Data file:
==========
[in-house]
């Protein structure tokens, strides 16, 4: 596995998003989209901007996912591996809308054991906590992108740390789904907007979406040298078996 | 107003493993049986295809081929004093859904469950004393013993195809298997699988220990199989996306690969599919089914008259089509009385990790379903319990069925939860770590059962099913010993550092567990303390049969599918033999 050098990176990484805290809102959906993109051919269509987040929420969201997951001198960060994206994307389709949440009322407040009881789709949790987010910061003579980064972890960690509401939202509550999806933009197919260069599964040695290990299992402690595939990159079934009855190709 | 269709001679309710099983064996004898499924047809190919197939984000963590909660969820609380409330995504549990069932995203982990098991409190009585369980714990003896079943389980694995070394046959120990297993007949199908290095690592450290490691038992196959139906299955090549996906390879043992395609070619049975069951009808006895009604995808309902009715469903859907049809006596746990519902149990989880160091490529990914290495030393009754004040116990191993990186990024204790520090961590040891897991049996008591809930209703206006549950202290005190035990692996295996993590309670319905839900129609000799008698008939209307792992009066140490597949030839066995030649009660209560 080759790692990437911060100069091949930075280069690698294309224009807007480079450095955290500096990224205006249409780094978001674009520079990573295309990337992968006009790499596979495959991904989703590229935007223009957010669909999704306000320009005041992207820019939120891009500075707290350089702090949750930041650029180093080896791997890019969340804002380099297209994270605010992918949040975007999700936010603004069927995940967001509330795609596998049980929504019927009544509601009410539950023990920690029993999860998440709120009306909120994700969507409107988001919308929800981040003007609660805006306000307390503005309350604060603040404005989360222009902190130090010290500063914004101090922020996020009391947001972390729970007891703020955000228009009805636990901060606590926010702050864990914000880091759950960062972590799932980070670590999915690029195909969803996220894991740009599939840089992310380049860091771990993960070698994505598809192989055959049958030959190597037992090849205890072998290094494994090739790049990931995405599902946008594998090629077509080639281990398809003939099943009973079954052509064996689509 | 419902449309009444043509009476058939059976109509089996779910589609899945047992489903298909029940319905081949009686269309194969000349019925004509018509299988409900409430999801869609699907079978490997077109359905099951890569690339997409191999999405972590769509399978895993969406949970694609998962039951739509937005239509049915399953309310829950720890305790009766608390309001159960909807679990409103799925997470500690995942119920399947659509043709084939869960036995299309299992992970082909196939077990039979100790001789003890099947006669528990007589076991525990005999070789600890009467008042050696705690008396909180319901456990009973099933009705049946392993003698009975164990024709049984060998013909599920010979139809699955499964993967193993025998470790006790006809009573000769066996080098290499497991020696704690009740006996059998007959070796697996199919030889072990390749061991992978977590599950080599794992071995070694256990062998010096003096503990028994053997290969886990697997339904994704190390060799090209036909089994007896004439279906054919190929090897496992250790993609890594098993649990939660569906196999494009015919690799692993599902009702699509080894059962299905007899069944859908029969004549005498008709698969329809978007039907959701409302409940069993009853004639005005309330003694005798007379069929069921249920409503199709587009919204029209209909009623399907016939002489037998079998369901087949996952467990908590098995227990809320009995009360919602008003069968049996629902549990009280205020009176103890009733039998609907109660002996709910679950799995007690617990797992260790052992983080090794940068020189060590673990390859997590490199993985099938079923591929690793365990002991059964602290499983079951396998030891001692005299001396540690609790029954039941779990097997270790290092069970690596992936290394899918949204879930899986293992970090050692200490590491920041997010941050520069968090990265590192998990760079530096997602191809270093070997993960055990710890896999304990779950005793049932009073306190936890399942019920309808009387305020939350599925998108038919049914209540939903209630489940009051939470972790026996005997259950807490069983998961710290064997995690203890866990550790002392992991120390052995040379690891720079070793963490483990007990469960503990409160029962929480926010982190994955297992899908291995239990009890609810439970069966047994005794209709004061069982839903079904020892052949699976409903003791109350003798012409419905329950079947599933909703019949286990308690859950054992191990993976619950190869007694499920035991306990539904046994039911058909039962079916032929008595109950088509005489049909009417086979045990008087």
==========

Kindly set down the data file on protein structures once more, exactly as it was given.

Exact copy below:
[in-house]
């Protein structure tokens, strides 16, 4: 596995998003989209901007996912591996809308054991906590992108740390789904907007979406040298078996 | 107003493993049986295809081929004093859904469950004393013993195809298997699988220990199989996306690969599919089914008259089509009385990790379903319990069925939860770590059962099913010993550092567990303390049969599918033999 050098990176990484805290809102959906993109051919269509987040929420969201997951001198960060994206994307389709949440009322407040009881789709949790987010910061003579980064972890960690509401939202509550999806933009197919260069599964040695290990299992402690595939990159079934009855190709 | 269709001679309710099983064996004898499924047809190919197939984000963590909660969820609380409330995504549990069932995203982990098991409190009585369980714990003896079943389980694995070394046959120990297993007949199908290095690592450290490691038992196959139906299955090549996906390879043992395609070619049975069951009808006895009604995808309902009715469903859907049809006596746990519902149990989880160091490529990914290495030393009754004040116990191993990186990024204790520090961590040891897991049996008591809930209703206006549950202290005190035990692996295996993590309670319905839900129609000799008698008939209307792992009066140490597949030839066995030649009660209560 080759790692990437911060100069091949930075280069690698294309224009807007480079450095955290500096990224205006249409780094978001674009520079990573295309990337992968006009790499596979495959991904989703590229935007223009957010669909999704306000320009005041992207820019939120891009500075707290350089702090949750930041650029180093080896791997890019969340804002380099297209994270605010992918949040975007999700936010603004069927995940967001509330795609596998049980929504019927009544509601009410539950023990920690029993999860998440709120009306909120994700969507409107988001919308929800981040003007609660805006306000307390503005309350604060603040404005989360222009902190130090010290500063914004101090922020996020009391947001972390729970007891703020955000228009009805636990901060606590926010702050864990914000880091759950960062972590799932980070670590999915690029195909969803996220894991740009599939840089992310380049860091771990993960070698994505598809192989055959049958030959190597037992090849205890072998290094494994090739790049990931995405599902946008594998090629077509080639281990398809003939099943009973079954052509064996689509 | 419902449309009444043509009476058939059976109509089996779910589609899945047992489903298909029940319905081949009686269309194969000349019925004509018509299988409900409430999801869609699907079978490997077109359905099951890569690339997409191999999405972590769509399978895993969406949970694609998962039951739509937005239509049915399953309310829950720890305790009766608390309001159960909807679990409103799925997470500690995942119920399947659509043709084939869960036995299309299992992970082909196939077990039979100790001789003890099947006669528990007589076991525990005999070789600890009467008042050696705690008396909180319901456990009973099933009705049946392993003698009975164990024709049984060998013909599920010979139809699955499964993967193993025998470790006790006809009573000769066996080098290499497991020696704690009740006996059998007959070796697996199919030889072990390749061991992978977590599950080599794992071995070694256990062998010096003096503990028994053997290969886990697997339904994704190390060799090209036909089994007896004439279906054919190929090897496992250790993609890594098993649990939660569906196999494009015919690799692993599902009702699509080894059962299905007899069944859908029969004549005498008709698969329809978007039907959701409302409940069993009853004639005005309330003694005798007379069929069921249920409503199709587009919204029209209909009623399907016939002489037998079998369901087949996952467990908590098995227990809320009995009360919602008003069968049996629902549990009280205020009176103890009733039998609907109660002996709910679950799995007690617990797992260790052992983080090794940068020189060590673990390859997590490199993985099938079923591929690793365990002991059964602290499983079951396998030891001692005299001396540690609790029954039941779990097997270790290092069970690596992936290394899918949204879930899986293992970090050692200490590491920041997010941050520069968090990265590192998990760079530096997602191809270093070997993960055990710890896999304990779950005793049932009073306190936890399942019920309808009387305020939350599925998108038919049914209540939903209630489940009051939470972790026996005997259950807490069983998961710290064997995690203890866990550790002392992991120390052995040379690891720079070793963490483990007990469960503990409160029962929480926010982190994955297992899908291995239990009890609810439970069966047994005794209709004061069982839903079904020892052949699976409903003791109350003798012409419905329950079947599933909703019949286990308690859950054992191990993976619950190869007694499920035991306990539904046994039911058909039962079916032929008595109950088509005489049909009417086979045990008087």